Normally, attorneys tell their clients who have been subpoenaed to keep their mouths shut. Of course, these are not normal times. No part of Special Counsel Robert Mueller's investigation into Russian meddling in the 2016 election and possible collusion from the Trump campaign has been normal. On Monday, former Trump campaign adviser Sam Nunberg may have provided its most surreal turn of events yet.
Nunberg, a relatively peripheral Trump campaign figure, announced he had received a subpoena from Mueller's grand jury. In a series of bizarre, whiplash-inducing interviews to follow, Nunberg at times declared President Trump both guilty and innocent of collusion, accused other campaign figures of playing footsie with the Russians, and pledged to tear up his subpoena on live television. Then, by the end of the day, he had backtracked completely, saying he'd cooperate with the investigation.
The revelation that Nunberg had been subpoenaed came after reports that Mueller had issued subpoenas last month seeking documents from several witnesses about communications relating to Trump campaign officials. The subpoenas demanded all communications mentioning or including familiar Mueller targets, such as former campaign chairman Paul Manafort and former adviser Rick Gates, both under indictment, and well-known figures like former chief strategist Stephen Bannon, and former advisers Carter Page and Roger Stone, the latter of which was a close friend of Nunberg's.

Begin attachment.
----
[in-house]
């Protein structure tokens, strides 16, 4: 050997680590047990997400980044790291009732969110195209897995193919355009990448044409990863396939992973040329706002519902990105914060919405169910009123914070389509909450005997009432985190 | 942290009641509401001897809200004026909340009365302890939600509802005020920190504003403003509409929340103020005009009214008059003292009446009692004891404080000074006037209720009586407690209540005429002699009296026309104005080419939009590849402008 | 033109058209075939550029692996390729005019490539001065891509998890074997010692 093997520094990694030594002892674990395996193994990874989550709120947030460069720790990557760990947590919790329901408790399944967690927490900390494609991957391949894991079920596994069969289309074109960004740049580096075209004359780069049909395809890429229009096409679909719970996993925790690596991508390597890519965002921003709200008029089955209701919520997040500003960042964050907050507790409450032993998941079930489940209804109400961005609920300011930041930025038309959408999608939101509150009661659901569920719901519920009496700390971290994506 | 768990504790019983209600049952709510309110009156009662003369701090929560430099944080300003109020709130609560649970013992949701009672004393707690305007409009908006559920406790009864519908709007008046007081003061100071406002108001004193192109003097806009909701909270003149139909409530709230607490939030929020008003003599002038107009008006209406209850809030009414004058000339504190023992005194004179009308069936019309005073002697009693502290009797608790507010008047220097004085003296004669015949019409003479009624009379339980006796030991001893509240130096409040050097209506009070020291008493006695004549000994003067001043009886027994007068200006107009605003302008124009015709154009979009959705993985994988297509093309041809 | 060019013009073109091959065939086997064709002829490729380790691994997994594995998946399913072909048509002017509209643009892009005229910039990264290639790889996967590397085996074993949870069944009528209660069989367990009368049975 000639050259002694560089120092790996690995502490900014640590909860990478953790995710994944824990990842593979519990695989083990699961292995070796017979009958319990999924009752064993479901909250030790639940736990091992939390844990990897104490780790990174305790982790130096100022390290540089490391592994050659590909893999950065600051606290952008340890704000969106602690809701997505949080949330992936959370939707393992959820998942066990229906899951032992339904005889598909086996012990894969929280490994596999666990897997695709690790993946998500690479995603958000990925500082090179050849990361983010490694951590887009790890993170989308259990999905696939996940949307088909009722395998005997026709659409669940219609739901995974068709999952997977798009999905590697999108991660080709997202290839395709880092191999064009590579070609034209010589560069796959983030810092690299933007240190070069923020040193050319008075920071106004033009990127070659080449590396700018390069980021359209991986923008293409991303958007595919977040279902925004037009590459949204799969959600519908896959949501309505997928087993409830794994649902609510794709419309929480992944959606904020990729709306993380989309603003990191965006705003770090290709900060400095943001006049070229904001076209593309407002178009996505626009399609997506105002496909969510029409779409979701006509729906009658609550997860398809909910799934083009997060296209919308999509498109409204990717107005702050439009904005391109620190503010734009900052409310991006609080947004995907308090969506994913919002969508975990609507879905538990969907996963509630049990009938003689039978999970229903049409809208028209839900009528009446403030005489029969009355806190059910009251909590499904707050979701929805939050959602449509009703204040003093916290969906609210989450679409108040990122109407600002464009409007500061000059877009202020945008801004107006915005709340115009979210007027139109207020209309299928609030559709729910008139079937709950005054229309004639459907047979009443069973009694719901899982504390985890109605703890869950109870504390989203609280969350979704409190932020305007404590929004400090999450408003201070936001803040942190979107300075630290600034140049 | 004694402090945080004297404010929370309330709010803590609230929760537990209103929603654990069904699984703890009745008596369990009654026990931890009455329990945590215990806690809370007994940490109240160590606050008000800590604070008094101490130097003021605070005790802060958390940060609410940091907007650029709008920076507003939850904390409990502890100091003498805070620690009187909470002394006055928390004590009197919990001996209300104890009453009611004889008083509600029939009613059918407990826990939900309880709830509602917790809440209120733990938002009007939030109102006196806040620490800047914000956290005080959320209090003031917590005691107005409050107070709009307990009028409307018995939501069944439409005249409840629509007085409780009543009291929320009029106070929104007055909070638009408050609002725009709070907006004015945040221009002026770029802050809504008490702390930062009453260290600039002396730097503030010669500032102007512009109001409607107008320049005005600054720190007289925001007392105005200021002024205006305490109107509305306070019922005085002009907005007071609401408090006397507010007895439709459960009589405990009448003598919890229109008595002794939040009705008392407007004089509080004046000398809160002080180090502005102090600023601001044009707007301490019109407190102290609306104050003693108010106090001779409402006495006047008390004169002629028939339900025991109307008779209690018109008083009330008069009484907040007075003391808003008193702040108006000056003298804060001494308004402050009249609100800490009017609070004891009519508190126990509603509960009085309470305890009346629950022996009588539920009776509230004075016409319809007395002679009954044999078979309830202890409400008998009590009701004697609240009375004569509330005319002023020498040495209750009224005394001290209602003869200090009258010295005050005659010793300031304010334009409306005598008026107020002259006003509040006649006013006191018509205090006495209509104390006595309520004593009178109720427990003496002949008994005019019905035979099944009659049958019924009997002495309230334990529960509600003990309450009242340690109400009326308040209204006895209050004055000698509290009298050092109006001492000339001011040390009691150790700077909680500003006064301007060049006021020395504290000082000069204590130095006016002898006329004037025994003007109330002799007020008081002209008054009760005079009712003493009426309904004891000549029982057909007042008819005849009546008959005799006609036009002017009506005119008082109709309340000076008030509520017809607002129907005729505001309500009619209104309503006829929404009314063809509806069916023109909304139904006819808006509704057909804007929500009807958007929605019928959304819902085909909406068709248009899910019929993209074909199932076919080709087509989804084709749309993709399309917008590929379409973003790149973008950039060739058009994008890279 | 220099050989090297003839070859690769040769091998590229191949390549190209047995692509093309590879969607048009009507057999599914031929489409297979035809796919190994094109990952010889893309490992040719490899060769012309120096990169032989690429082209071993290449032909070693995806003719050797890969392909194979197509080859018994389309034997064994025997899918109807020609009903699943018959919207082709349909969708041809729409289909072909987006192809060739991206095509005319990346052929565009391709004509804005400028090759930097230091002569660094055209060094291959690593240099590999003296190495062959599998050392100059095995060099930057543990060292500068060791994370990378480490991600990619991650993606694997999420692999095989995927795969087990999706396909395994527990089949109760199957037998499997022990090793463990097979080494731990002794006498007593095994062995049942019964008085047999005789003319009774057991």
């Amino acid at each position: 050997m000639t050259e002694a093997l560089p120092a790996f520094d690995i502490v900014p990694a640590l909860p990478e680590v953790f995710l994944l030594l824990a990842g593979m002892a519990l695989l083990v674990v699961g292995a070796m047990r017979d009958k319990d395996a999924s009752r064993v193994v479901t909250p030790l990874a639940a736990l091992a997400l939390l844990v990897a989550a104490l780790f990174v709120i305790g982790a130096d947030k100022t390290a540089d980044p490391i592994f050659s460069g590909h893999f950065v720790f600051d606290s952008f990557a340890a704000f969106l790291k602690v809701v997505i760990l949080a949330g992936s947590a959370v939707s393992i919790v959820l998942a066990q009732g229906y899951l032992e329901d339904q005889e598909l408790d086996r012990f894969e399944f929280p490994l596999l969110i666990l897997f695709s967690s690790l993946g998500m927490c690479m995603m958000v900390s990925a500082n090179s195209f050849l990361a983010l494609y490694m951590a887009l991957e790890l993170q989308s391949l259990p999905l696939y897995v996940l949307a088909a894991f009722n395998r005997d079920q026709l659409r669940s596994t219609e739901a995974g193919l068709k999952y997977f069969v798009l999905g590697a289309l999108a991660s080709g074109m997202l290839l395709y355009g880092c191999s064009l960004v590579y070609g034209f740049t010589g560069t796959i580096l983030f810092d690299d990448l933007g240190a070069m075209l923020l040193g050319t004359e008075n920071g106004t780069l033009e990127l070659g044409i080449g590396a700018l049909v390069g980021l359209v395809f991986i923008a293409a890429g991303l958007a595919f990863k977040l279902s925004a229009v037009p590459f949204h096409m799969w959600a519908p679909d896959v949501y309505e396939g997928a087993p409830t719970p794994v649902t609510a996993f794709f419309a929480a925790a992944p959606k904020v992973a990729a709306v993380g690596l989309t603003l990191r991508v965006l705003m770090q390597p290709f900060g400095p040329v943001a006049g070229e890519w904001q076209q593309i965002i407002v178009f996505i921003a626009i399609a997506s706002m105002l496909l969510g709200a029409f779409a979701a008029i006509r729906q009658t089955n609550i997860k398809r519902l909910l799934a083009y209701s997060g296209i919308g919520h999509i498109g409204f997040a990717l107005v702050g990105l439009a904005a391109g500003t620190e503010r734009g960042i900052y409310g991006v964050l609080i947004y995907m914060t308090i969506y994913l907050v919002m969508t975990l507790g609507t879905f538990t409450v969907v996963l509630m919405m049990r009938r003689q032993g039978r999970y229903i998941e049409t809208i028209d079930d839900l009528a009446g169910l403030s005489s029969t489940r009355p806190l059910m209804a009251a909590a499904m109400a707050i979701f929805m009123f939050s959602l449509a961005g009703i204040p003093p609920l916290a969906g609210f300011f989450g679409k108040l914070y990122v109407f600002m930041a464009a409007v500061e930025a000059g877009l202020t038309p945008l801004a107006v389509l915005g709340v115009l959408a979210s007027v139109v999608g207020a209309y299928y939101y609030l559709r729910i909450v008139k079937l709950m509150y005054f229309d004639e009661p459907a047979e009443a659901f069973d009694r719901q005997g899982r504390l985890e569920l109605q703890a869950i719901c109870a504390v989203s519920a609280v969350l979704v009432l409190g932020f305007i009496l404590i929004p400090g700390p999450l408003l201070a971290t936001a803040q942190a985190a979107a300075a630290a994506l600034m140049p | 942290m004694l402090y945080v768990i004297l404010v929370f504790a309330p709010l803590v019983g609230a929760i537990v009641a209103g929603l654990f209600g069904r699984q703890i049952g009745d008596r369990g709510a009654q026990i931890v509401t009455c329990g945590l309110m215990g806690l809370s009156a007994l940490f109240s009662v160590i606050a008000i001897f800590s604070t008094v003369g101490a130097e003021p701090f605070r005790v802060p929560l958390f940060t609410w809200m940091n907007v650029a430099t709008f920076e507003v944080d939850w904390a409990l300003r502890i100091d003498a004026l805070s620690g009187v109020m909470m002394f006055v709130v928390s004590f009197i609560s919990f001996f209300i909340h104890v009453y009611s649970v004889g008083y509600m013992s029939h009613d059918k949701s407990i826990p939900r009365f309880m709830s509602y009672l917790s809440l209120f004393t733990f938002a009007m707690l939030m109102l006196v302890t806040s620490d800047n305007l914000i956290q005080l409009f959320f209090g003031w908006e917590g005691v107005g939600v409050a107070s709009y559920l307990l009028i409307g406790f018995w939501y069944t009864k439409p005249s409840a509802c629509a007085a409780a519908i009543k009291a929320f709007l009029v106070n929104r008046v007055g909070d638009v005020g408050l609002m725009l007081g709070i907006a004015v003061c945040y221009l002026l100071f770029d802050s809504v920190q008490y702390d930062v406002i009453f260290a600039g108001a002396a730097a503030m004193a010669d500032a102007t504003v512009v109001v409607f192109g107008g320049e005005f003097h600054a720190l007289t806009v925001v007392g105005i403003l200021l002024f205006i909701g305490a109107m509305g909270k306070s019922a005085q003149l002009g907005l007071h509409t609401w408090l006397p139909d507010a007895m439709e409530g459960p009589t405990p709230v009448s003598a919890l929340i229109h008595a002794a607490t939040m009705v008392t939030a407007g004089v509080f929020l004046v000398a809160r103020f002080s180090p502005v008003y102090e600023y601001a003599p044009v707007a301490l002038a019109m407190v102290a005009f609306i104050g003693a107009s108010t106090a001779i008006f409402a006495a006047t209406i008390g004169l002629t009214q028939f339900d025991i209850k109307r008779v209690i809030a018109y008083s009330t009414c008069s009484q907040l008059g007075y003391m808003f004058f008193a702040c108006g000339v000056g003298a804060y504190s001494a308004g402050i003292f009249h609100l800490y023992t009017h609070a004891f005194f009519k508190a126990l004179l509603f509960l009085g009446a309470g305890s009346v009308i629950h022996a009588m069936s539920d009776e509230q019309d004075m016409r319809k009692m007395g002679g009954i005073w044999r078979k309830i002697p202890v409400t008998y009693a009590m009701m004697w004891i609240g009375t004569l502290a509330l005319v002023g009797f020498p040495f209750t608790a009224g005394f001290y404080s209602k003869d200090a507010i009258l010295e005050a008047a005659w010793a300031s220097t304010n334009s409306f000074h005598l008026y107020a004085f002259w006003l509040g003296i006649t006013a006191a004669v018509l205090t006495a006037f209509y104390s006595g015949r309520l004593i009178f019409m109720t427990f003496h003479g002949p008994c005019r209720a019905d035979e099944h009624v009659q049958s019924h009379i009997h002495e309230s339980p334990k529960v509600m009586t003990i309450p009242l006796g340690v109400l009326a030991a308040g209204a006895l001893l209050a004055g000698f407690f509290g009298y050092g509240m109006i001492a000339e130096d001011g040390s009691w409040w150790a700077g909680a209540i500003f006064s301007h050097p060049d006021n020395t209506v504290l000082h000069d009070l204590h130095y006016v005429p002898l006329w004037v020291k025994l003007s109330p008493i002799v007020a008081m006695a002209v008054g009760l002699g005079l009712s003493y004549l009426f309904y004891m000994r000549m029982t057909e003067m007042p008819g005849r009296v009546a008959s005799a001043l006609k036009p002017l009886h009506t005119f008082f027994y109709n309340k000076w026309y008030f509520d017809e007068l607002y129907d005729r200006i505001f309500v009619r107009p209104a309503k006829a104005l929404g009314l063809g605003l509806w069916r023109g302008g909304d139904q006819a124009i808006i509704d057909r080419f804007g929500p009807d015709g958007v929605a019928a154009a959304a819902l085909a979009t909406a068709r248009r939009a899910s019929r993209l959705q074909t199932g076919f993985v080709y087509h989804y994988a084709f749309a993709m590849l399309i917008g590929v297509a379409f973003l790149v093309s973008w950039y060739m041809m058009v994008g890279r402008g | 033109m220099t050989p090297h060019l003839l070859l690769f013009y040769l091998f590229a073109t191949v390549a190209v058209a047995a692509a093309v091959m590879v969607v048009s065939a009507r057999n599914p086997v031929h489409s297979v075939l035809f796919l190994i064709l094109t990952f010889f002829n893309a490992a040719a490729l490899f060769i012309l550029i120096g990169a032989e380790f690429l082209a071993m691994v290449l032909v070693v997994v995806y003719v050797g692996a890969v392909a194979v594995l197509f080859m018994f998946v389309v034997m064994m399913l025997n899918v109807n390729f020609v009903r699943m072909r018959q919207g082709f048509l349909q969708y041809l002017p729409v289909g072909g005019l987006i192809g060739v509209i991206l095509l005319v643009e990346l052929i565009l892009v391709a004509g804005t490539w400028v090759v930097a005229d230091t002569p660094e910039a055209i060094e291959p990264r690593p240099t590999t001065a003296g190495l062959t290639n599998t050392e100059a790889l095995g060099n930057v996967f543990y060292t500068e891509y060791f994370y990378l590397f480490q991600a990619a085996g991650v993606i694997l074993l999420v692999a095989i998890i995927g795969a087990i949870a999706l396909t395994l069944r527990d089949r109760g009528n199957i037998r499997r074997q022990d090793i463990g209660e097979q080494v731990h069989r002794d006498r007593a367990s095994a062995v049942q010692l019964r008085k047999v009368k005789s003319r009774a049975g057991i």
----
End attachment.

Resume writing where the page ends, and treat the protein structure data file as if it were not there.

Interestingly, though, the subpoenas do not mention other Mueller targets more closely connected to purported collusion-theory figures. Former National Security Adviser Michael Flynn and former adviser George Papadopoulos, both also under indictment by Mueller's grand jury, didn't make the list reported by NBC News or Axios, both of which had access to the subpoenas. Nor did the subpoenas mention Donald Trump Jr. or Jared Kushner, both of whom have come under suspicion for their exceedingly reckless June 2016 meeting with Russian attorney Natalia Veselnitskaya to gather dirt on Hillary Clinton.
Nunberg made it known that he, too, had been subpoenaed for his records, and that he had no intention of complying.
"Screw that," Nunberg told CNN's Gloria Borger. "Why do I have to go? Why? For what?" Nunberg demanded, insisting that he wasn't defying Mueller out of a sense of loyalty to his former boss. "I'm not protecting him," Nunberg declared, "but he didn't do anything. You know what he did? He won the election." Although Nunberg made clear that he felt he hadn't gotten enough recognition for that success. "I came up with the wall," he told Borger, "I came up with the Muslim ban, I came up with everything to attack Jeb Bush, all that stuff."
Nunberg wasn't finished. Speaking with NBC's Katy Tur, Nunberg suggested that Mueller does have something significant on Trump. "I think that he [Trump] may have done something during the election," Nunberg said, adding, "but I don't know that for sure." Nunberg later said he's "not a fan" of Trump's and that the president had "screwed us over during the campaign," but that Trump was correct about Mueller's probe being a "witch hunt" — even though he had just suggested that Trump might have something to hide.